Article September 4, 2017

Pacemakers recalled due to hacking risk

The news that half a million (500,000) pacemakers by health technology firm Abbott have been recalled over fears they may be tampered with remotely illustrates an increasingly common problem – as technology becomes ‘smarter’ it also becomes more vulnerable to hacking.

When cyber blurs the boundaries of commercial risk.

We’ve seen it with smart home gadgets – from toasters and kettles to alarm systems, security cams, light bulbs, thermostats and gas meters. We’ve seen it with smart toys – from My Friend Cayla to teddy bears, robots and drones. Effectively, anything and everything connected to the vast, great Internet of Things is at risk from hacking.

The case of recalled pacemakers is somewhat unique in that few IoT vulnerabilities have directly life-threatening consequences. Authorities claim that a software vulnerability allows hackers to empty the battery or change the pace of the device, putting patients’ health at risk and potentially causing their death. The recall affects only those pacemakers that have not yet been implanted, which means anyone with an Abbott device, sold under the St Jude Medical brand name, will have to weigh the risk of another invasive surgery and the potential of remote interference.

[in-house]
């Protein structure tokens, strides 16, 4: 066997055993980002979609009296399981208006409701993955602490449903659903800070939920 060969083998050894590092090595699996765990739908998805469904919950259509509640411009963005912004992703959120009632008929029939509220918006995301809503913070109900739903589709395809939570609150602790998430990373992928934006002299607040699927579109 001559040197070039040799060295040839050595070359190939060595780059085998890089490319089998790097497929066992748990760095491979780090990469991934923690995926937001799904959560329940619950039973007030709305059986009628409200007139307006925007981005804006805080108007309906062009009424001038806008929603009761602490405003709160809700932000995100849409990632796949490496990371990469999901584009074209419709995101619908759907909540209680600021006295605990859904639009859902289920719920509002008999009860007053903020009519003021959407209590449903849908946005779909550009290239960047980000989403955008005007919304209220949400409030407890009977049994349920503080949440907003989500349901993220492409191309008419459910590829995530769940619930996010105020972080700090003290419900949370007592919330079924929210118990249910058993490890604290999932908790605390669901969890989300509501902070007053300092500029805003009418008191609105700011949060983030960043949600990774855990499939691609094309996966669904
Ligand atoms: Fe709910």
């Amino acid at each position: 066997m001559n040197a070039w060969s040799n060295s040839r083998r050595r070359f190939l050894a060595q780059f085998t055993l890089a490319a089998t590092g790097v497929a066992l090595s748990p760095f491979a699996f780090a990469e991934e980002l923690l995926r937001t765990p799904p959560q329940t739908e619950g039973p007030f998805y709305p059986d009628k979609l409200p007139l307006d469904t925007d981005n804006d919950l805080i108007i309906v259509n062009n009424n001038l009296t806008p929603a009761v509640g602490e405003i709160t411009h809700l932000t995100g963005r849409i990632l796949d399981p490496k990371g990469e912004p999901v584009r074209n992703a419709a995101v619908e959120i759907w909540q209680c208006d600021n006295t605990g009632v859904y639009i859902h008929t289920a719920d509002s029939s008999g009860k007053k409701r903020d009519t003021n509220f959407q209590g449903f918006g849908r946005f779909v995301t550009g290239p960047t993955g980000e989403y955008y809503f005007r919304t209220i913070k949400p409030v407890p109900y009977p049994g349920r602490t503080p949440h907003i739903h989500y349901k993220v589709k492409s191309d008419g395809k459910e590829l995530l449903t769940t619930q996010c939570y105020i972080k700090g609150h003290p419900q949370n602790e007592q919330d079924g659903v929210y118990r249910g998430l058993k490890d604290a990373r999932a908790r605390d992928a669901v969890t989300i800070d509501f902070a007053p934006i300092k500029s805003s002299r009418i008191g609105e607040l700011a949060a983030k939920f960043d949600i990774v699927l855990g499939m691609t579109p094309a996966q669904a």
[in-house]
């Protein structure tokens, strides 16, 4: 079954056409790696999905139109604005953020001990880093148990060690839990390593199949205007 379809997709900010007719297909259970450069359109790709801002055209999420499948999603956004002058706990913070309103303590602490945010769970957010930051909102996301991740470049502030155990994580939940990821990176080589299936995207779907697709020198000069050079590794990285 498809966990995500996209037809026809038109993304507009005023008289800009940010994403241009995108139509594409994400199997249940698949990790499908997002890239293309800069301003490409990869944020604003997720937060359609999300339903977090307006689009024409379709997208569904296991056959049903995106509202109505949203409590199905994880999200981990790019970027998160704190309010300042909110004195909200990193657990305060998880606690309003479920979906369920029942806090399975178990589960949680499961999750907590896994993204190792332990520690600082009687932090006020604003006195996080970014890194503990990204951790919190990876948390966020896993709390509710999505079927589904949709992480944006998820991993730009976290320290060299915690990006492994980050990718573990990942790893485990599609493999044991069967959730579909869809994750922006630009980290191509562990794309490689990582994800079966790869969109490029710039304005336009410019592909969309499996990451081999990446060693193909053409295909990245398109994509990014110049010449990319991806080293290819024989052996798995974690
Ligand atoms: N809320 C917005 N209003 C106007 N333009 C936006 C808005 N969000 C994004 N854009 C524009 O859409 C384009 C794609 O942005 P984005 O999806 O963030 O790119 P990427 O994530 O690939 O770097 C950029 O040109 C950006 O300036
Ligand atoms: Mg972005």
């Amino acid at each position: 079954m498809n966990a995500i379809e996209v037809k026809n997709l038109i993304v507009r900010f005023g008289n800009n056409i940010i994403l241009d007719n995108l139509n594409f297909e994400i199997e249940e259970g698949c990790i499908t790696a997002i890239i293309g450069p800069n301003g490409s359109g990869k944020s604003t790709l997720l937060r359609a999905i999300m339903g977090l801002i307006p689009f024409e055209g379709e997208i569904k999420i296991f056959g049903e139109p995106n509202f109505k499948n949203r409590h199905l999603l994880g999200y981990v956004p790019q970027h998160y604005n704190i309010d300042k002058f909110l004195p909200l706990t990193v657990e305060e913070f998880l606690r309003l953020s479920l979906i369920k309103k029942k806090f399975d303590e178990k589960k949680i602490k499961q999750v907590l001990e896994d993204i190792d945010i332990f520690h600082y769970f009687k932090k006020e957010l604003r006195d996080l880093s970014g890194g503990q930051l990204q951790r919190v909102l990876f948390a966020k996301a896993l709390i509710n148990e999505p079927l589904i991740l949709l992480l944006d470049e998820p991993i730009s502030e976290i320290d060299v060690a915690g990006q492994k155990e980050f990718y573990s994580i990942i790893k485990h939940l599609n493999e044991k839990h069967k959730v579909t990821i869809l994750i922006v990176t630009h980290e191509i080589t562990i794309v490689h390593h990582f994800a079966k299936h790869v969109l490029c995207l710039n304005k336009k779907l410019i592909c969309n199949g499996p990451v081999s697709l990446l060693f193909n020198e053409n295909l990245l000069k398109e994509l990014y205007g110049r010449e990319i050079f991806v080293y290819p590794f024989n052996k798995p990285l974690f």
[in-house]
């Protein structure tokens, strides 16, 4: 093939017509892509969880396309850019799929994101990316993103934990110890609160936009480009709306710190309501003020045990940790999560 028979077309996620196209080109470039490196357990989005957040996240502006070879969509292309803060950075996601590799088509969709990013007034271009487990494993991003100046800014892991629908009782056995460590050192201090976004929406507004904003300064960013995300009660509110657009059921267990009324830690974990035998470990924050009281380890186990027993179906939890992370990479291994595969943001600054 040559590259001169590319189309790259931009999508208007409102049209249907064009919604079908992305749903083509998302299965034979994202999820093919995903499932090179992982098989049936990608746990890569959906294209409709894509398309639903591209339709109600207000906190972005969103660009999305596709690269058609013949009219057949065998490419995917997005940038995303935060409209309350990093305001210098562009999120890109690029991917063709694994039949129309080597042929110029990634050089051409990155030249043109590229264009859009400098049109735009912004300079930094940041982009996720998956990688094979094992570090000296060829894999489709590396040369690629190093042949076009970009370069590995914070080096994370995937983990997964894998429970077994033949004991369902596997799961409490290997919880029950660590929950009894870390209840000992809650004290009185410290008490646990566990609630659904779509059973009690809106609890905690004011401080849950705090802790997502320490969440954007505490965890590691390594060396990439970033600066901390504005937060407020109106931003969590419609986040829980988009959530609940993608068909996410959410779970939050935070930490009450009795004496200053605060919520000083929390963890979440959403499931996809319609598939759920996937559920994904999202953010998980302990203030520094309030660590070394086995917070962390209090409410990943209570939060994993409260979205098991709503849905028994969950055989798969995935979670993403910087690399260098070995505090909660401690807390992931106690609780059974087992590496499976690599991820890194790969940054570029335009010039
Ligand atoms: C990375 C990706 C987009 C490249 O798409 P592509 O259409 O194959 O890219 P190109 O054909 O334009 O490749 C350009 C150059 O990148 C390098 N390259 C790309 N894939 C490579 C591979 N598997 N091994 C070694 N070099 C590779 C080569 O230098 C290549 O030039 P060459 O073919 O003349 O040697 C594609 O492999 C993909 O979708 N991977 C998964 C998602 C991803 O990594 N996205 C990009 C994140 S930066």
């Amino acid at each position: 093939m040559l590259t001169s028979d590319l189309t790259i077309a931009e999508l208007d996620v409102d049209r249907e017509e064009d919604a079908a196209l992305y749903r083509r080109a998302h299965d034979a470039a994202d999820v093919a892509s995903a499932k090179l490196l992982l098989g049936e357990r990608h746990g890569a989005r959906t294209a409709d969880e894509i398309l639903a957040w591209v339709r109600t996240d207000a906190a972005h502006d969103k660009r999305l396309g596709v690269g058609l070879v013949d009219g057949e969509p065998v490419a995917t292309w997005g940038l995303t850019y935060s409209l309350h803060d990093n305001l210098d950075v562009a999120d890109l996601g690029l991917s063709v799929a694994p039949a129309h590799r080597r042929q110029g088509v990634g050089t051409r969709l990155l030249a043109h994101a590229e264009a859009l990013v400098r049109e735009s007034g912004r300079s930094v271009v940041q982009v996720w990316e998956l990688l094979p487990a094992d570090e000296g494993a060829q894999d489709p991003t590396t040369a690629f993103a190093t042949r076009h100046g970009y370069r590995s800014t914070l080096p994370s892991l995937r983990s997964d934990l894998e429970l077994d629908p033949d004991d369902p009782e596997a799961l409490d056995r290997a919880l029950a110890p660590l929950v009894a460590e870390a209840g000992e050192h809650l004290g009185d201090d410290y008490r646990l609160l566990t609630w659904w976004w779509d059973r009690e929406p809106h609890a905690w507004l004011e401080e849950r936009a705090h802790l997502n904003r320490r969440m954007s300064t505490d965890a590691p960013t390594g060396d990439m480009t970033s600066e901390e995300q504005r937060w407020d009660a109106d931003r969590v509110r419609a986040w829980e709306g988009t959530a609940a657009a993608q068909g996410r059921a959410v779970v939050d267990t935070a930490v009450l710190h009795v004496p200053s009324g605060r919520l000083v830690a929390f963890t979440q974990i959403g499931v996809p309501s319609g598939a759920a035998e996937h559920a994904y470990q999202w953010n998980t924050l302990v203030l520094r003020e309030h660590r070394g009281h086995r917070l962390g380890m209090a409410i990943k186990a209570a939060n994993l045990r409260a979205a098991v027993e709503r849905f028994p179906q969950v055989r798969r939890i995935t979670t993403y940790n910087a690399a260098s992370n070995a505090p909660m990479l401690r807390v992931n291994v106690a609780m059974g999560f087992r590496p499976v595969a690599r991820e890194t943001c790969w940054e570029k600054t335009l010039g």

What makes this case all the more interesting, from an insurance point of view, is the cross-over between risks – a product recall provoked by cybersecurity issues. A failure in the manufacturing of the software used in the pacemaker enables the device to be hacked and cause bodily injury. Our product recall policy includes a section on software product safety, which would apply to this case and trigger the coverage – meaning the costs associated with the actual recall would be covered. At the same time, this incident is clearly also a cybersecurity failure, which really serves to highlight that cyber risk, as a peril, is something that affects many traditional insurance product lines.

Read more about the recall here: